Bilingual education handicaps Hispanic children, severely limiting their earnings potential when they enter the job market, a new national study shows.

On average, first-generation Hispanic students who went through bilingual education programs over the past two decades are now earning about 50 percent less than their peers who received an English-only education.

The study, conducted by University of Maryland labor economist Mark Hugh Lopez and Marie T. Mora, an economics professor at New Mexico State University,
is the first to link participation in a bilingual education program with later labor market opportunities.

"Between $8 billion and $10 billion a year are spent on special services for limited-English-proficient students at the state and local level," said Mr. Lopez, an assistant professor in Maryland’s school of public affairs. "However, these programs may be hindering rather than helping these students."

In 1991, first-generation Hispanic workers who had participated in bilingual education classes earned an average $19,240 compared with average earnings of $26,794 for their peers who did not enroll in such programs.

Among second-generation Hispanics—those born in this country to foreign-born parents—students in bilingual education earned an average about 30 percent less than those in English-only programs. The income disparity did not exist for third-generation students.

"One would expect that first-generation Hispanic students [those who are foreign-born] would be the most likely to benefit from these programs,
yet they are the ones suffering the greatest penalties in the labor market,"
Mr. Lopez said. "This raises concern that bilingual education may widen,
rather than narrow, the socioeconomic gap between limited-English-proficient groups and those for whom language is not an issue."

Using data compiled from the 1990 census and the High School and Beyond surveys of the National Center for Educational Statistics, the researchers looked at the incomes of 1,251 students who graduated from high school in 1982.

It is not a random sample, but controls for education and background characteristics and captures the "sample states would identify as potential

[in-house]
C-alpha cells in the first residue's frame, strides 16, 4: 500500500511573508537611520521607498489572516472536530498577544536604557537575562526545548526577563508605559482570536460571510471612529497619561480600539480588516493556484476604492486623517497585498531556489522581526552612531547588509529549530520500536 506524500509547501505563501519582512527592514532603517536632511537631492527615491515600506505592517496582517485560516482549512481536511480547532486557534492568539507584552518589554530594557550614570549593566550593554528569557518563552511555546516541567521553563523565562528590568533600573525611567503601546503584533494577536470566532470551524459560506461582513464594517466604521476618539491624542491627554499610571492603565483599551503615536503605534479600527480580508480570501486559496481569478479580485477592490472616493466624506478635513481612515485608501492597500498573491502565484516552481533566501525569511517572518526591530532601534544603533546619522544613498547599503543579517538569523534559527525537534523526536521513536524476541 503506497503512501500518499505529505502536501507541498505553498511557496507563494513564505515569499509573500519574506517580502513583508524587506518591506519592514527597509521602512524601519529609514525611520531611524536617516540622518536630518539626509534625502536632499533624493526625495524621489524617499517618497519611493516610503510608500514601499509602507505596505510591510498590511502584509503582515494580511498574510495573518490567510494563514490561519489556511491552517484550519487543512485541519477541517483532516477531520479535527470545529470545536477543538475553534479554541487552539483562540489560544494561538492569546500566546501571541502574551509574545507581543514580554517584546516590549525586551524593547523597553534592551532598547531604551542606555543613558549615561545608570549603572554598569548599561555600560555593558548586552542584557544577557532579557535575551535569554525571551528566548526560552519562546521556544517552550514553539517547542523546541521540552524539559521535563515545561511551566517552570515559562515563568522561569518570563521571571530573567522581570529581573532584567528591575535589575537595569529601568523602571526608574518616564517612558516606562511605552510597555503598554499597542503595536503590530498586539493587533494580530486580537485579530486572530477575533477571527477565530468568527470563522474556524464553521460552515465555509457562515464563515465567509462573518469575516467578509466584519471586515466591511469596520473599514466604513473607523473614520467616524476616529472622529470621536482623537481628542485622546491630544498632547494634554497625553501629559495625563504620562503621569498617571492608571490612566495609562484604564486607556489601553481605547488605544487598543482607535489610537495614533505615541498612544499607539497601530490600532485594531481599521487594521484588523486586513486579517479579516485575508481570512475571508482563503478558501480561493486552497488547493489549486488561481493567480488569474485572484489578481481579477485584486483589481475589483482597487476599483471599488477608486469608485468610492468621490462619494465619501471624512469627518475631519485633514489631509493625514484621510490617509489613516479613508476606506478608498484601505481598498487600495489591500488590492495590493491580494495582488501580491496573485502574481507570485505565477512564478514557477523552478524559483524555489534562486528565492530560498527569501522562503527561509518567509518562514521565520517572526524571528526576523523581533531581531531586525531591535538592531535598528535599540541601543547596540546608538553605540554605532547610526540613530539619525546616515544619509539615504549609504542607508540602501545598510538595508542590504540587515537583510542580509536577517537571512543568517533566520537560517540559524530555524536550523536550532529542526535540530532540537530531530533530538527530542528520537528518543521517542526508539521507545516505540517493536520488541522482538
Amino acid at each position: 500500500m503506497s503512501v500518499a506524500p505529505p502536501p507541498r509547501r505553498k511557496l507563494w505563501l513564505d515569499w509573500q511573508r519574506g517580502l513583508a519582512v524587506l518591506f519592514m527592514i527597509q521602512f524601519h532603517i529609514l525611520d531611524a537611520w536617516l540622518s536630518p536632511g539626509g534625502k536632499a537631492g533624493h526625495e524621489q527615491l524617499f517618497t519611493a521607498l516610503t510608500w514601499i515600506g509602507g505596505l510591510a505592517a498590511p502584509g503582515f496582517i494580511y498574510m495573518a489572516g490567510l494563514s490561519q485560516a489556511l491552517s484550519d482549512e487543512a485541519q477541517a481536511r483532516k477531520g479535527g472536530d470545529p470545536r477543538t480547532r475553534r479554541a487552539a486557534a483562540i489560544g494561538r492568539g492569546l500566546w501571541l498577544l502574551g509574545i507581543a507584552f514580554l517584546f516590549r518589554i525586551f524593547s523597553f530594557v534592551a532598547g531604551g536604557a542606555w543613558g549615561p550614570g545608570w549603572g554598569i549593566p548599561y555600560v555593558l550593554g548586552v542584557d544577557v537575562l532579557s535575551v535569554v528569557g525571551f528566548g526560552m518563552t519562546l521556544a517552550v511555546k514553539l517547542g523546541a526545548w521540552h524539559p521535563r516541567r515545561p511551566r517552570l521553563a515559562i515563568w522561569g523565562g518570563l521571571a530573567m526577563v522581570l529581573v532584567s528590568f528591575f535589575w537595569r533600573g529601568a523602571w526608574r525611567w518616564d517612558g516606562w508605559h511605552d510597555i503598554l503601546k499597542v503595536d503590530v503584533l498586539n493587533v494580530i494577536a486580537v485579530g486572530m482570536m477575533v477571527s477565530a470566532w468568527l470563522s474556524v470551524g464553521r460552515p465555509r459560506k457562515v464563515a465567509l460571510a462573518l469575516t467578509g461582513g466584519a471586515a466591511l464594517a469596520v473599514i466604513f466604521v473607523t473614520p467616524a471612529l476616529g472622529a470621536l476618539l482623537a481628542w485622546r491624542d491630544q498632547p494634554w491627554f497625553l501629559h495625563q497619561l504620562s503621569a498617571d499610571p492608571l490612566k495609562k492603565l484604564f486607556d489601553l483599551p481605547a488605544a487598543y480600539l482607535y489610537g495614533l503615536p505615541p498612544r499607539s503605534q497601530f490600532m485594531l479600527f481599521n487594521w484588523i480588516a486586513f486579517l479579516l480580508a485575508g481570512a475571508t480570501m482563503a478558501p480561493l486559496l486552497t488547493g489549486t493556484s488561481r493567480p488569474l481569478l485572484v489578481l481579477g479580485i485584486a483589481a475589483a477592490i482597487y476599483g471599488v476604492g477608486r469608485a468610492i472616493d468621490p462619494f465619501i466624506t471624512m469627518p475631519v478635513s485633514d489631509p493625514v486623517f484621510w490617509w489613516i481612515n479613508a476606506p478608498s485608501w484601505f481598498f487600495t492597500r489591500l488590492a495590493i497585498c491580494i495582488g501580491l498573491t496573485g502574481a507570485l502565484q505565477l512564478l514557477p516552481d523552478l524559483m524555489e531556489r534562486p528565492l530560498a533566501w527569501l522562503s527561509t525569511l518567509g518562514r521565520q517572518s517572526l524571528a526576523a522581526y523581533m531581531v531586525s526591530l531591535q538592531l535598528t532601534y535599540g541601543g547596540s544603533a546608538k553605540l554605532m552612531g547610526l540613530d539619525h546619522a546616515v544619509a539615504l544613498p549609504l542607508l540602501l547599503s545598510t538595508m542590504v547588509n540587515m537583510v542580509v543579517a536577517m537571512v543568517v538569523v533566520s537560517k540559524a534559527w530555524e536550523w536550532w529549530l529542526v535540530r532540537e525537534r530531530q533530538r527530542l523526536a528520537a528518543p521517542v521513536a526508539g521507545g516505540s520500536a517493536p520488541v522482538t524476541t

[bilingual education] students," Mr. Lopez said.

"No matter how we cut this data, we’re getting the same negative results across the board in earnings and educational attainment," he said.

"The results do not surprise me," said Rosalie Porter, chairman of the board of the Institute for Research in English Acquisition and Development
(READ), a Massachusetts-based organization that focuses on educational improvement for language-minority children.

"Analogous to this, the dropout rates for Latino children are so high after 30 years’ investment in bilingual programs," Mrs. Porter said. "In Los Angeles public schools at the end of the 1995 school year, the Latino dropout rate was 44 percent compared to 20 percent for the state as a whole.

"The troubling part, of those who had dropped out, 75 percent had been in a bilingual program. If bilingual education were a helping tool,
it should be producing more academic success for bilingual kids through high school."

Since passage of the Bilingual Education Act of 1968, school districts have implemented many programs aimed at meeting the needs of the nation’s growing immigrant populations.

Debate over the effectiveness of bilingual education programs, which employ native-language instruction, has heated up as California moves toward a June vote on the "English for the Children" initiative that would nearly abolish bilingual education in the state’s public school.

English-only advocates say that students must be immersed in the English language to effectively learn it They oppose the segregated bilingual classes where immigrant students do not mix with English-speaking peers and as a result do not easily assimilate into American culture.

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